Radio astronomers find a lost satellite
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Radio astronomers find a lost satellite
The detection of SOHO raises hopes for its recovery
28 July 1998 Ground-based radio telescopes have been
able to detect the Solar and Heliospheric Observatory (SOHO)
spacecraft and have found it rotating slowly near its original
position in space, a potentially important step toward possible
recovery of direct communications with the spacecraft.
Radio contact with SOHO, a joint mission of the European Space Agency (ESA) and NASA, was interrupted on June 24, an event under review by a joint ESA/NASA investigation board.
|With the encouragement of Dr. Alan Kiplinger of the National Oceanic and Atmospheric Administration's Space Environment Center in Boulder, CO, researchers at the U.S. National Astronomy and Ionosphere Center (NAIC) in Arecibo, Puerto Rico, used the facility's 305-meter (990-foot) diameter radio telescope to transmit a signal toward SOHO on July 23. The 70-meter dish of NASA's Deep Space Network in Goldstone, CA, acted as a receiver, locating the spacecraft's echo and tracking it using radar techniques for more than an hour.||The 70-meter (230-foot) diameter antenna in Goldstone California is part of NASA's Deep Space Network (DSN). It is the largest of the DSN antennas, and is capable of tracking a spacecraft travelling more than 16 billion kilometers (10 billion miles) from Earth.|
|How was SOHO Detected?|
The Arecibo Observatory, located in Puerto Rico, is operated by the National Astronomy and Ionosphere Center. The giant 305 meter dish is the world's most powerful RADAR. It can transmit pulses of radio energy with up to 500 mega-watts of power. The Arecibo radar has been used to map the surfaces of Venus and Mars, and to study the properties of near-Earth asteroids.
|Astronomers used a technique called bistatic radar to detect SOHO. Bistatic radar means that two radar dishes work together, in this case the 70m Goldstone antenna and the 305m Arecibo dish. The Arecibo dish is so large that its steering is limited. SOHO was only in its field of view for about an hour. The Arecibo RADAR team utilized the entire hour transmitting powerful pulses toward the satellite. Meanwhile, NASA's Deep Space Network radio antenna in Goldstone, CA, which is 60 degrees longitude to the west of Arecibo, was used to pick up the reflections. This is a technique that has also been used to study the rings of Saturn and asteroids. The image (right) shows the animated radar blip from the satellite recorded at Goldstone. The image links to a larger animation courtesy of Astronomy Now.|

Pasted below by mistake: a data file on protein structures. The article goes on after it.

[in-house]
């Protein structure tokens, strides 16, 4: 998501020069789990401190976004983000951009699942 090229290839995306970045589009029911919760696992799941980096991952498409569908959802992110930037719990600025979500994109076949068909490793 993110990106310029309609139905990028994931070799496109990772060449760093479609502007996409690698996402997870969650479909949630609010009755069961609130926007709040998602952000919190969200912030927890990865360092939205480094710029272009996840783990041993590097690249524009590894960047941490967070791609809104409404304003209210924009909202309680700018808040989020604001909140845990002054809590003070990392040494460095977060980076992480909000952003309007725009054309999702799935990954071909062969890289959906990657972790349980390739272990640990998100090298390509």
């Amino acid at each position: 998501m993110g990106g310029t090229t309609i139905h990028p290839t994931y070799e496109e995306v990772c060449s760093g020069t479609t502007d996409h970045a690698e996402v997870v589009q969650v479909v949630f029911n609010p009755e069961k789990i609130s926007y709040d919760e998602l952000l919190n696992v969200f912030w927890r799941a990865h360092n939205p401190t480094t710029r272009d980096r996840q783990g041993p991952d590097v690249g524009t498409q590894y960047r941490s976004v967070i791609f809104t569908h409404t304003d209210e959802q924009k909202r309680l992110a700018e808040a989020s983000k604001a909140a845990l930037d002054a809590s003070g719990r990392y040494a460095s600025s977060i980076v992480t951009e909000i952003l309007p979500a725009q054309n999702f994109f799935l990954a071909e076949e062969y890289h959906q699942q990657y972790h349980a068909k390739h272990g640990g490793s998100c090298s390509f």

Artist's conception of a bistatic RADAR experiment.
Preliminary analysis of the radar data, which is ongoing, indicates that SOHO is still in its nominal halo orbit and is turning slowly at a rate of roughly one revolution per minute. Staff members of NAIC and the Deep Space Network, in close cooperation with ESA and NASA, are continuing to analyze the radar data to extract more precise information on SOHO's location and motion, which in turn could help in future recovery efforts, as SOHO's solar panels turn toward the Sun.
The Solar and Heliospheric Observatory is a joint project of NASA and the European Space Agency. It was launched in 1995 and has been monitoring the Sun with 11 different instruments from an orbit near the so-called "L-1" Lagrangian point in space. The L-1 point is a location in space about 1.5 million km from Earth where the gravitational pulls of the earth and sun are balanced.
Until recently the mission has been a spectacular success. According to Dr. David Hathaway of the NASA/MSFC Space Sciences Lab, SOHO observations have greatly advanced our understanding of coronal mass ejections ("CMEs"), solar magnetic fields, and the internal structure of the sun. "One thing SOHO does better than any earth-bound observatory is see the solar corona," explained Dr. Hathaway. "Coronagraphs here on Earth can only detect the inner, brightest parts of the corona, but SOHO can see 50 to 100 times further out, 24 hrs a day."
Solar physicists have been waiting expectantly for the year 2000 when the next solar maximum is expected to occur, but without SOHO observers will be operating with a severe handicap. "We'll be blind to many types of global activity on the sun," says Dr. Hathaway. "Also, SOHO was expected to complement observations by the ACE and TRACE spacecraft, already in orbit. We're really hoping that SOHO will be recovered."
ESA and NASA engineers are continuing their efforts to re-establish
radio data communication with the spacecraft, encouraged by the
radar measurement of a slow spin rate, which suggests minimal
structural damage has occurred. The slow spin rate also raises
hopes that within the next two months SOHO's solar panels will
once again rotate into the correct position to power the spacecraft,
and when that happens ground controllers will be able to re-establish
The Arecibo radar team was led by Dr. Donald Campbell. The NAIC is operated by Cornell University, Ithaca, NY, under a cooperative agreement with the U.S. National Science Foundation, Washington, DC. The Deep Space Network is managed by NASA's Jet Propulsion Laboratory, Pasadena, CA.